2. Unicameral bone cyst (Table 2.6, Figs. 2.17 and 2.18)

• Demographic: age < 20 years

• Presentation: pain, usually after fracture from minor trauma

Table 2.6 Aneurysmal Bone Cyst Versus Unicameral Bone Cyst


Aneurysmal Bone Cyst

Unicameral Bone Cyst


Pain, swelling

Pathologic fracture


Distal femur, proximal tibia, pelvis, posterior elements of spine

Proximal humerus, proximal femur


Metaphyseal lytic lesion, wider than physis
MRI: fluid–fluid levels

Metaphyseal, lytic lesion, less than width of physis
Falling leaf sign


Curettage, bone graft

Curettage/bone graft (proximal femur)

• UBC commonly discovered after proximal humerus fracture with throwing injury.

• Location: proximal humerus most common, then proximal femur, distal tibia, tarsal bones of feet

• Imaging: lytic lesion with symmetric cystic expansion, thinning of cortices, bone no wider than physis

a. Falling leaf sign: pathognomonic for UBC (scattered, horizontal bone wisps in cystic cavity)

b. Active (cyst abuts physeal plate) versus latent (normal bone intervenes)

• Histology: thin, fibrous lining (fibrous tissue, giants cells, hemosiderin)

• Treatment: observation, curettage/bone graft, aspiration and injection: methylprednisolone acetate, bone marrow, synthetic bone graft. Only aspirate and inject after pathologic fracture has healed. There is a risk of recurrence with any treatment.

C. Malignant Bone Producing Tumors

1. High-grade intramedullary osteosarcoma (Figs. 2.19, 2.20, 2.21, 2.22, 2.23, 2.24, 2.25)

• High-grade, intermediate-grade, low-grade variants

a. High-grade variants: osteoblastic, fibroblastic [differentiate from malignant fibrous histiocytoma (MFH)], chondroblastic (differentiate from chondrosarcoma), telangiectatic (differentiate from ABC), small cell (differentiate from Ewing’s sarcoma), giant cell rich (differentiate from giant cell tumor of bone)

b. No difference in prognosis between high-grade variants

c. All grades may be intramedullary or surface lesions.

• Demographic: bimodal; affects young patients (10–20 years) and older patients (Paget’s osteosarcoma); male-to-female ratio = 1.5:1

• Genetics: associated with retinoblastoma (Rb) and p53 mutations (Li-Fraumeni syndrome)

• Risks: prior radiation, Paget’s disease

• Presentation: pain, mass

• Location: distal femur > proximal tibia > proximal humerus

• Staging: most common stage: IIB (75%): high grade, extracompartmental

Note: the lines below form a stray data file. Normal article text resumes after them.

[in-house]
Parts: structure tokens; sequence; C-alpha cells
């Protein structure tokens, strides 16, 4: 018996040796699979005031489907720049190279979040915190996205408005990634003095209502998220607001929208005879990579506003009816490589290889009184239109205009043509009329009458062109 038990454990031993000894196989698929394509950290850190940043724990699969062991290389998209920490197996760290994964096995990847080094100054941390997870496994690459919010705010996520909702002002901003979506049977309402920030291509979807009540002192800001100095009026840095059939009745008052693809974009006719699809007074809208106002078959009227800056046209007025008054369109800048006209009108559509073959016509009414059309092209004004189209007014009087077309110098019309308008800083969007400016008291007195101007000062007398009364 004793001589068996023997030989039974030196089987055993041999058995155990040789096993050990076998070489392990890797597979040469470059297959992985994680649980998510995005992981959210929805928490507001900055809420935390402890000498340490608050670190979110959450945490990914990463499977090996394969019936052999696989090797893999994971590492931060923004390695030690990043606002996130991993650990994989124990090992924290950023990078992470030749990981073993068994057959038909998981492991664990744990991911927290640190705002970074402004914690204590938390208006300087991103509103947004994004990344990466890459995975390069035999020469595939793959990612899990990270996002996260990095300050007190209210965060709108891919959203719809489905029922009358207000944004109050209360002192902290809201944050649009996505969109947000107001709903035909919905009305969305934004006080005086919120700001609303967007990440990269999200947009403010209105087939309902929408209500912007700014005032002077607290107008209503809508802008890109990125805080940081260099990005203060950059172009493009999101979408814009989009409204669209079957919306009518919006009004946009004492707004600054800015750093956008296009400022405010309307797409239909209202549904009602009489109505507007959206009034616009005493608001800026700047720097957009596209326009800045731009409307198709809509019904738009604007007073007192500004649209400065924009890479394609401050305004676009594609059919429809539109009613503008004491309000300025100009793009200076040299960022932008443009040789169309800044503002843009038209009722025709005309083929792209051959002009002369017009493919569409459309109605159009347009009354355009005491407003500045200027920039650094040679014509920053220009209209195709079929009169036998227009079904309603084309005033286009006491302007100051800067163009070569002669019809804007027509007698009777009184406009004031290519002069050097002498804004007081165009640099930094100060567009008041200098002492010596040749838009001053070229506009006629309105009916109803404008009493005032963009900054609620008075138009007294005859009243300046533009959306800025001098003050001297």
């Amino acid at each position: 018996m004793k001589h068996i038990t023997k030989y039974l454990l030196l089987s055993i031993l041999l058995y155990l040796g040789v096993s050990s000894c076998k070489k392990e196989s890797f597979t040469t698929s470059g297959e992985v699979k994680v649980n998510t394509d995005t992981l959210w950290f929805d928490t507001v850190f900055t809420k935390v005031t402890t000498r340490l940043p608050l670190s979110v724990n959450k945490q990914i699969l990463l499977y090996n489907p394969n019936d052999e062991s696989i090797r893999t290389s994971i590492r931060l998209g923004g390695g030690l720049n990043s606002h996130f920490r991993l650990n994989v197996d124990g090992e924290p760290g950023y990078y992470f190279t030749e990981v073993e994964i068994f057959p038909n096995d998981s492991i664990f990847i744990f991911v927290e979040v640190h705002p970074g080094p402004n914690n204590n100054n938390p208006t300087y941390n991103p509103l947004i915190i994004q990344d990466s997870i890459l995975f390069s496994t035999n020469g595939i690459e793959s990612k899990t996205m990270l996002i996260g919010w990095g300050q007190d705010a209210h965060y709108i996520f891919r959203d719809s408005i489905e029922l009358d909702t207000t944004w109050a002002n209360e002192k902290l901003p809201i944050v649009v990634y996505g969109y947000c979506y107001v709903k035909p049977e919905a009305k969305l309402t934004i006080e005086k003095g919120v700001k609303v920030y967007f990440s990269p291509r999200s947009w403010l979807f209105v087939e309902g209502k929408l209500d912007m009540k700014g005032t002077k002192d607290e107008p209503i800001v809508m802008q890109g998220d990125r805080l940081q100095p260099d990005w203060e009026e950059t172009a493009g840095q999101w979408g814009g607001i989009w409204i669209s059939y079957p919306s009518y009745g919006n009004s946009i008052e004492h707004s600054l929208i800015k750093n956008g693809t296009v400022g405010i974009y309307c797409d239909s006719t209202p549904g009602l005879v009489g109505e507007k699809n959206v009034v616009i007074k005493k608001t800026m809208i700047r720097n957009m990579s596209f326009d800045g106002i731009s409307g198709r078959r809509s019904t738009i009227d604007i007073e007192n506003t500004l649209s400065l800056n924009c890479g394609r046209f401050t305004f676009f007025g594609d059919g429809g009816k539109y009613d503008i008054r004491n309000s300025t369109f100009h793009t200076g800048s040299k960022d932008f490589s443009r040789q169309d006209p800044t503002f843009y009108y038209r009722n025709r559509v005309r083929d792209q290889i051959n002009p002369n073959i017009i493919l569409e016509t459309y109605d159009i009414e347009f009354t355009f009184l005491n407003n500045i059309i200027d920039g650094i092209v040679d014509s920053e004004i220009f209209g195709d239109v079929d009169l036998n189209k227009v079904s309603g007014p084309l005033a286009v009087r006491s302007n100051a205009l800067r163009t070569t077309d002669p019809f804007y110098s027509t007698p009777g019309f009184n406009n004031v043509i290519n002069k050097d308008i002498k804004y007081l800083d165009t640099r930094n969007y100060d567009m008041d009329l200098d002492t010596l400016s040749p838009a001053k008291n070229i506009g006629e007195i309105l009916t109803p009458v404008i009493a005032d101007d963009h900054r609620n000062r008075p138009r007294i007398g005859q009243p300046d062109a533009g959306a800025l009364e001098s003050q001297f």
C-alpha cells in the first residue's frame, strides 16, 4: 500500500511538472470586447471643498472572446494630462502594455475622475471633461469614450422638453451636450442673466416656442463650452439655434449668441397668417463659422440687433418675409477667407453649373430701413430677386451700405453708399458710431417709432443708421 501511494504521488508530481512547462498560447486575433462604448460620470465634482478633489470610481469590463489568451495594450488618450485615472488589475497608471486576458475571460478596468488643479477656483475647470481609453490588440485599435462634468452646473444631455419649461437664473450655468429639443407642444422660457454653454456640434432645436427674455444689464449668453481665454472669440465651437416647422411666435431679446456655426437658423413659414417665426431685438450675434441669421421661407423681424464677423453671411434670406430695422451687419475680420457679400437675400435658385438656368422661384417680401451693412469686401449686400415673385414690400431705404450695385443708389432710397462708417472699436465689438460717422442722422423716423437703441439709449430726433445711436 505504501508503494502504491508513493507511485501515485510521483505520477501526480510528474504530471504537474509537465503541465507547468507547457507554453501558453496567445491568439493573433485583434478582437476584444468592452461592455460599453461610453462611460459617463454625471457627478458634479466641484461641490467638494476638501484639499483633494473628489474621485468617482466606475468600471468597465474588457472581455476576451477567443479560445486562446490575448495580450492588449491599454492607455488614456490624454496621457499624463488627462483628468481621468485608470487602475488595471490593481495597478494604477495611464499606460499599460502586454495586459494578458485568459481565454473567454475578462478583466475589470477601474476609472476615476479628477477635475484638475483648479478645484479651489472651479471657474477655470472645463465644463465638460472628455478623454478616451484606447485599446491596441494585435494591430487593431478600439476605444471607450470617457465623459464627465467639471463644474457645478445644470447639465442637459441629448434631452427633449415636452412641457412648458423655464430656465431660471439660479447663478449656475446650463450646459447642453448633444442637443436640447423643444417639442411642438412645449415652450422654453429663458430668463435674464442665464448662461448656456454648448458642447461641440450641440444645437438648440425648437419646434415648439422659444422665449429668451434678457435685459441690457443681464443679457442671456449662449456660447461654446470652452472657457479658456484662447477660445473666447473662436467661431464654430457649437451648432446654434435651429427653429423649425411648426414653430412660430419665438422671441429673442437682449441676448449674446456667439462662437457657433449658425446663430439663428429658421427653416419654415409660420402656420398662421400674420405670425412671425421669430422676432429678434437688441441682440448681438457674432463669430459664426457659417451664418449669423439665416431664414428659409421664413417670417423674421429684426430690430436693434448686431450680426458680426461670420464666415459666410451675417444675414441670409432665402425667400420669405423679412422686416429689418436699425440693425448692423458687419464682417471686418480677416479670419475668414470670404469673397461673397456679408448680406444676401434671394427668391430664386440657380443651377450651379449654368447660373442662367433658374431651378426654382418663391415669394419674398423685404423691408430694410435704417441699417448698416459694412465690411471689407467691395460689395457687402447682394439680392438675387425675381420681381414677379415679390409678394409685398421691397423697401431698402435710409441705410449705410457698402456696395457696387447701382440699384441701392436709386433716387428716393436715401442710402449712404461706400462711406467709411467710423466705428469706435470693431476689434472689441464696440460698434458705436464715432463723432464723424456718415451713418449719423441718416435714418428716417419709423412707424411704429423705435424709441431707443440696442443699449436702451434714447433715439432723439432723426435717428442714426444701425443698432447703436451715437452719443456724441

a. 10–20% with metastases (stage III)

• Imaging: mixed appearance (both lytic and blastic) originating in medullary canal or classic “sunburst” appearance, Codman triangle

a. MRI: extension into soft tissue, skip metastases (2–3%)

b. Differential: osteomyelitis, Ewing’s sarcoma

• Histology: malignant spindle cells forming osteoid in existing trabeculae with mitotic figures, pleomorphism; may have giant cells or cartilage

• Workup: plain films (lytic or blastic), CT chest, MRI of entire bone (skip metastases), laboratories

• Treatment: Neoadjuvant chemotherapy (Adriamycin/doxorubicin, methotrexate, cis-platinum, Ifofsamide), wide surgical resection, adjuvant chemo

• Chemotherapy drugs induce apoptosis between G1 and S phases of cell cycle.

• Survival: 60–70%

a. Poor prognostic factors: age < 14 years, high alkaline phosphatase, tumor volume > 200 mL, two-drug chemotherapy, inadequate margins, poor histological response to radiation, +p-glycoprotein

b. Metastasis: lungs most commonly, then bone

c. Presence of distant bone metastasis has poor prognosis, equivalent to lung metastasis

2. Telangiectatic osteosarcoma (Figs. 2.26 and 2.27)

• Rare variant of osteosarcoma containing cavernous blood-filled spaces

• Demographics: ages 10–30 years

• Location: knee, proximal femur, proximal humerus—same as ABC

• Imaging: destructive, lytic lesion; MRI demonstrates fluid–fluid lesions

a. Differential: ABC

• Histology: few cellular elements, blood filled (“bag of blood”); septa with high-grade sarcoma, pleomorphic cells, and multiple mitoses

• Treatment: neoadjuvant chemotherapy, wide resection, adjuvant chemotherapy

3. Parosteal osteosarcoma

• Low-grade surface osteosarcoma; can rarely transform to dedifferentiated high-grade lesion

• Genetics: may have supernumerary ring chromosomes

• Demographic: ages 20–30 years, more common in females

• Presentation: painless or dull, chronic pain and swelling

• Location: metaphysis of posterior distal femur (80%), proximal tibia, proximal humerus

• Imaging: ossified, lobulated mass arising from cortex with no cortical or medullary invasion (75%) and central density, “stuck-on appearance”; 25% with intramedullary invasion

• On imaging, parosteal osteosarcoma appears to be a bony mass stuck on the femur.